High level of sex; low level of morale: Who was running the office where fornication was as common as paper clips? Rosalind Miles suggests Stephen Davies is not the only loser

The glory of the English law, jurists like to say, lies in its reliance on precedent. This may be true of murder, treason or trespass. But it is hard to see how the case of Stephen Davies, dismissed yesterday by an industrial tribunal, will clarify the legal or any other approach to sexual harassment. On the contrary, it seems calculated to add to the bitterness and confusion which surround this key issue of our times.

For even as sexual harassment cases go, this one is as ugly as it gets. Davies' allegations of the crude advances of his female boss, her jokes about his anatomy, her gift of a pair of skimpy briefs - which she threatened to have him out of in double-quick time - raises issues we can all recognise.

First, he defied the popular myth that men who complain of sexual harassment only make fools of themselves. Publicly, every red-blooded male is ready for anything that comes along: only a wimp would moan about a woman throwing herself at him. But most men, from the shy young apprentice to the gorgeous superstar, know enough of the grossness of a determined, unwanted female pass to groan with a man in Davies' alleged position, rather than for his supposed failure to uphold the 'ever-ready, Everard]' standard of masculine behaviour.

Most women, too, know that an open invitation to a man is more likely to send him screaming for the exit rather than falling into her arms: there is nothing most men fear more than the loss of control. And both sexes surely know that sexual harassment is more about power than sex - and in power play, as women from Catherine the Great to Winnie Mandela amply demonstrate, the female of the species can play just as dirty as the male.

Recent cases from America have established legal precedents of women sexually harassing men under their command. Most notably 33-year-old Sabino Guttierez won dollars 1m last year from his boss, Maria Martinez, 39, who was found guilty of bullying him into having sex.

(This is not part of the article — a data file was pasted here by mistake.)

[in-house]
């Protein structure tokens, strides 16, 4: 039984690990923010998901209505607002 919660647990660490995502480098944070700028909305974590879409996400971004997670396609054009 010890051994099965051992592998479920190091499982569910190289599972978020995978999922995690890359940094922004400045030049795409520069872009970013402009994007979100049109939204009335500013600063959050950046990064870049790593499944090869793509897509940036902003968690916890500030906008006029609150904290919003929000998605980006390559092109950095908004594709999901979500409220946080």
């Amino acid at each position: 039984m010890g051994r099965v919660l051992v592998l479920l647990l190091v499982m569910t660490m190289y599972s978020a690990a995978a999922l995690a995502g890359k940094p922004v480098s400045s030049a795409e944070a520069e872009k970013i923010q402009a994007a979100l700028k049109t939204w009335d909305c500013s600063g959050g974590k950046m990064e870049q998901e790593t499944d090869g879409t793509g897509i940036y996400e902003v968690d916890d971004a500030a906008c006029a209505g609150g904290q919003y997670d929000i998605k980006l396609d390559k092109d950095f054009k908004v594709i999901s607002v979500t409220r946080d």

This decision, a legal 'first', was welcomed by some feminists, on the grounds that women's advancement must be based not on special pleading, but on simple justice. What is sauce for the gander must be sauce for the goose, too.

Feminists would also insist that women no longer want to be the moral police of society, seen as sexless, pure and good, and above the needs and drive that activate men.

On the contrary, with increasing emancipation, women - for so long harassed not merely sexually but in every way - may be super-poised to strike back, and strike hard, triumphing in the realisation 'we're the masters now]'

Sexual harassment is not simply power behaviour, a function of a dominant, high-achieving type-A character. It is in fact a form of sadistic compensation, a kind of vicious teasing akin to pulling the wings off flies to watch the wriggling victims suffer.

As such it has been classically associated with Shakespeare's 'wanton boys' and with their grown-up counterparts rather than with women. The sexual element, too, has led to an erroneous identification with masculine sexuality and its much-vaunted 'urges', the irresistible force of nature that must not be denied. Only a post-Victorian piety has led us to deny that women may have these urges just as much as men - and that lust in women, divorced from love and caring, can be as close to cruelty as it is in any man.

So far, so understandable, if not good. But the 'victim' Stephen Davies turned out to have made advances to female colleagues, had extra-marital affairs, and dropped his trousers at an office party, where all the other staff - or so it seemed - were at it like flies. Like the rape victim who has her previous lovers thrown in her teeth, he was a prisoner of his past. In vain to protest that even a thief may be robbed, or a prostitute sexually assaulted against her will, the law likes an innocent victim, and will dock points accordingly from those less than lily white.

And sexual harassment, as a concept, turns on the notion of unwelcomed, unsought, unexpected and unreciprocated sexual activity. The action must be unilateral by one party and oppressive to the other. It was difficult to accept that any sexual activity would be unexpected or unwelcome in an office where fornication and adultery seemed to be as common as paper clips and rubber bands.

In all the extensive, lubriciously detailed press coverage, no one has pointed out that a high level of sex at work means one of two things: either an unbearable level of stress from which the workers seek relief, as in wartime or on the trading floors of the city, or else as the mark of an under-occupied, demoralised criminally badly run outfit desperately distracting itself from the hollow at its heart. The second seems to to be true of the Child Support Agency office where all this went on. As my father used to say of anyone detected in any irregular activity: 'Haven't they got a job to go to?'

Such a total failure of morale in an understretched workforce can only come from the top. Someone should have been managing these people who were making such a mockery of managing each other.

Davies has lost his case, and also suffered the censure of the tribunal who had some harsh things to say about the quality of his claim. But - not for the first time in English law - it is hard to escape the feeling that the wrong person was in the dock. And that, as a result, there could be no winner, only two losers.

Suggested Topics
PROMOTED VIDEO
Have you tried new the Independent Digital Edition apps?
Life and Style